Text beneath Ashley reads “Ashley Okwuosa. Diversity and Inclusion Journalist, TVO.org” “a. Reflecting the African diaspora through art. For us, by us.”

Ashley says, SO I THINK WHAT REALLY
SHE FELT WHEN SHE WAS LOOKING AT THIS
EXHIBIT, SHE REALLY FELT LIKE
SHE WAS BEING WELCOMED, SHE
WOULD ASK TO BE PART OF SOMETHING.

THAT WAS REALLY THE SENSE AND I
THINK THAT'S HOW THE EXHIBIT IS
CLOSING THIS GAP.

Jeyan says, BEFORE WE GET INTO
SOME PHOTOS OF THE EXHIBITS
WHICH IS CALLED FRAGMENTS OF
EPIC MEMORY, I UNDERSTAND THAT
THIS EXHIBIT TRIES TO ANSWER A
QUESTION AND THAT QUESTION IS
‘HOW DO WE SEE CARIBBEAN?’

WHAT EXACTLY DOES THAT MEAN?

Text beneath Ashley reads “Ashley Okwuosa. Diversity and Inclusion Journalist, TVO.org” “a. Reflecting the African diaspora through art. For us, by us.”

Ashley says, THAT'S ACTUALLY A
REALLY GOOD QUESTION.
I DIDN'T -- I WISH THE PIECE HAD
EXPLORED IT MORE.

BUT THE PICTURES IN THE EXHIBIT
GO FROM EIGHTEEN-FORTIES TO
NINETEEN-FORTIES SO THIS IS
POST EMANCIPATION.

IT SHOWS DIFFERENT PARTS OF THE
CARIBBEAN, DIFFERENT COUNTRIES
OF THE CARIBBEAN AT DIFFERENT
TIMES THROUGHOUT THIS TIME PERIOD.

SO I THINK WHAT THE MUSEUM IS
TRYING TO DO IS SHOW THERE IS NO
ONE SINGULAR STORY.

THERE ARE A LOT OF COUNTRIES,
CULTURES AND SHARED HISTORY THAT
I THINK IT DOES TRY TO SHOW CASE
THAT IN A REALLY NUANCED WAY.

Jeyan says, LET'S GET INTO SOME OF
THE ARTWORK.

THIS EXHIBIT HAS A COLLECTION OF
BOTH HISTORICAL PHOTOS AND
CONTEMPORARY ART.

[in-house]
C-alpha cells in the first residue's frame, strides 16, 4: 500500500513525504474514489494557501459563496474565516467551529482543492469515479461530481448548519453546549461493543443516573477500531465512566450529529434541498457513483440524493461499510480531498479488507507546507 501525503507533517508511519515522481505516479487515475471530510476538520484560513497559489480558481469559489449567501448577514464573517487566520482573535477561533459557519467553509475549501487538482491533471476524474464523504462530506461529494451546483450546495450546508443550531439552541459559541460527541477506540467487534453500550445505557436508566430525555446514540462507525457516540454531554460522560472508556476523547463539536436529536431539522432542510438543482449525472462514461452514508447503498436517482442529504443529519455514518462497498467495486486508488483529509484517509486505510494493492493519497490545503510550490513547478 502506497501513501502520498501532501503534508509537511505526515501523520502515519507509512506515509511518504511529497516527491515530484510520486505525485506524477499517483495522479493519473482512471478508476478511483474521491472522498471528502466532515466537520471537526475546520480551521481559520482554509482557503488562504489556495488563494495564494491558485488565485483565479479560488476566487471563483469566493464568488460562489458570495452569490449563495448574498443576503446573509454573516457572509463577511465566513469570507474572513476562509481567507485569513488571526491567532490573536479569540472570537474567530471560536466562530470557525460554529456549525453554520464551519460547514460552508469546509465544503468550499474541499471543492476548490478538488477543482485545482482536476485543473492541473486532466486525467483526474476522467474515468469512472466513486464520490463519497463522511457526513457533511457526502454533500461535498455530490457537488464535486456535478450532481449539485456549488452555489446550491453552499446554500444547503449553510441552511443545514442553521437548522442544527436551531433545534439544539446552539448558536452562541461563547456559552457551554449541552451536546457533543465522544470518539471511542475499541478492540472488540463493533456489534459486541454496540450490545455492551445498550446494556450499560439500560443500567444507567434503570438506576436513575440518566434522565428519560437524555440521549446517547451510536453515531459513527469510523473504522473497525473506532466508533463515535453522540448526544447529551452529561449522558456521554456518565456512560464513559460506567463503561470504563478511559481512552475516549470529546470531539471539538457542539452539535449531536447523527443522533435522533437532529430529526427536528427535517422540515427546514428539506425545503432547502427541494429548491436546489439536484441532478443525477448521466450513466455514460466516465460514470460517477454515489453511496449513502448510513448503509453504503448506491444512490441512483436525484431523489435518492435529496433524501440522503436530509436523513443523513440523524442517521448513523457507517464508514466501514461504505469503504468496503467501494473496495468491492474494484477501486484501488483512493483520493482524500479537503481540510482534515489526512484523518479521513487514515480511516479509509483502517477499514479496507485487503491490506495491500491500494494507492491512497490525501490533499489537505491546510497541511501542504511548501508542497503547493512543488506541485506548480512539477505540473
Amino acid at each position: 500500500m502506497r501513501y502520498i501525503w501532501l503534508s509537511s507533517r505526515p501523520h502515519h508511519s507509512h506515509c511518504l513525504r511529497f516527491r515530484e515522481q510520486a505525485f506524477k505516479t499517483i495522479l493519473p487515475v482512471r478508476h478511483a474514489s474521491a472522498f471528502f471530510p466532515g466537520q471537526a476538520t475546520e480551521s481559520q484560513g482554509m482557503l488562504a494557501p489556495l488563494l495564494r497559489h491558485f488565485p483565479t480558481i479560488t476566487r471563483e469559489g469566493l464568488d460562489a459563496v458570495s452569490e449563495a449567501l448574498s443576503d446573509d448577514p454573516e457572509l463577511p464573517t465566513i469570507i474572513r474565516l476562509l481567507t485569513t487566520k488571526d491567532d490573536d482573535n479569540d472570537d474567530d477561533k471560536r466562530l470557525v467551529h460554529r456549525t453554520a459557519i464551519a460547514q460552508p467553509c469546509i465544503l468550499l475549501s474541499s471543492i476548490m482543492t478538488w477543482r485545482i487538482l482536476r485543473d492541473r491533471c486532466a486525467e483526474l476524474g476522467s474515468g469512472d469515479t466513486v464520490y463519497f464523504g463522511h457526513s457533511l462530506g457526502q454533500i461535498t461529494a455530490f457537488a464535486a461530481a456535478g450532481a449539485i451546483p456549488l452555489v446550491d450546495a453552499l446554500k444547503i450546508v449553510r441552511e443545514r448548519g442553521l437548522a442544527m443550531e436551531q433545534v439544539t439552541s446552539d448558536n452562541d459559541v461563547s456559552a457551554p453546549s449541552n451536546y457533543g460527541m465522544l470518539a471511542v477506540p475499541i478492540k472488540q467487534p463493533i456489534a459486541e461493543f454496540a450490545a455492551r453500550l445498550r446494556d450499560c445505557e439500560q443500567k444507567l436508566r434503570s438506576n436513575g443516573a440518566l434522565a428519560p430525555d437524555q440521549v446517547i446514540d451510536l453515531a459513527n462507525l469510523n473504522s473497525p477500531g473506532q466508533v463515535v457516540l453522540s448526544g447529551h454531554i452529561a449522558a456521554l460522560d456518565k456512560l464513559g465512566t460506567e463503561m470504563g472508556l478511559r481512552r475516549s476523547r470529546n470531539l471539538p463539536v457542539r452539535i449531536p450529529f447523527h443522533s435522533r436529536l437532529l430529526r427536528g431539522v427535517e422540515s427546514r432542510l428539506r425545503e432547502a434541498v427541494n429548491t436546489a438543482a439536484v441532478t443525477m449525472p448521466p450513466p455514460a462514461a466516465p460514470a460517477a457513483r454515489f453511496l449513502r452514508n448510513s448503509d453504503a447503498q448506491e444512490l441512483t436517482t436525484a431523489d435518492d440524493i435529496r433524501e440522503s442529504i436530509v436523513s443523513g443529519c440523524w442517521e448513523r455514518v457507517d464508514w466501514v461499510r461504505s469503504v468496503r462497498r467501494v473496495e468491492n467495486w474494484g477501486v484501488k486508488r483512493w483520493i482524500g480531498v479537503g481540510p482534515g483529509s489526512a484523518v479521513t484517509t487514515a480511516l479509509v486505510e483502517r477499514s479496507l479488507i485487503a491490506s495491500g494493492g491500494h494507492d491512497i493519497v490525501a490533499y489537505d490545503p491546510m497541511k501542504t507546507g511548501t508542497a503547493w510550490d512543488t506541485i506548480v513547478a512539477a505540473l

THIS IS A HISTORICAL PHOTO.
CAN YOU TELL US WHAT WE'RE
LOOKING AT HERE?

A black and white photograph shows a woman posing for a portrait. The woman wears a dress and a detailed headpiece.

Ashley says, YEAH, SURE.
THIS IS A BLACK AND WHITE PHOTO
FROM THE MONTGOMERY COLLECTION.

IT IS A PHOTO OF A WOMAN DRESSED
REALLY REGALLY WITH A HEAD PIECE
DATED EIGHTEEN-NINETY.
AND THE TITLE IS "UNKNOWN
MARTINIQUE WOMAN" WHICH SHOWS
YOU HOW FAR BACK THEY GO.

THAT'S ONE EXAMPLE.

Jeyan says, VERY INTERESTING.
THIS IS A BLACK AND WHITE PHOTO
WITH FIVE WOMEN.
I BELIEVE THIS IS CALLED
"JAMAICAN WOMEN."

TELL US A LITTLE BIT ABOUT THIS
PHOTO HERE.

Five women stand in a row in a black and white photograph.

Ashley says, YEAH, THIS IS DEFINITELY
ANOTHER PHOTO FROM THE
MONTGOMERY COLLECTION, ANOTHER

HISTORICAL PHOTO.

IT IS BLACK AND WHITE.
IT IS A PHOTO FROM JAMAICA AND
THIS IS SORT OF POST THE
ABOLISHMENT OF SLAVERY.

THIS IS -- THIS PHOTO HELPS TELL
THAT STORY OF THAT PERIOD.

Jeyan says, AND THIS ONE'S A BIT
OF A DEPARTURE FROM THE FIRST TWO.
AGAIN, MORE OF A CONTEMPORARY SIDE.

THIS ONE IS CALLED ‘UNTITLED
SEVEN WOMEN.’

TELL US ABOUT THIS IMAGE.

A woman in a headpiece smiles as she leans towards another woman.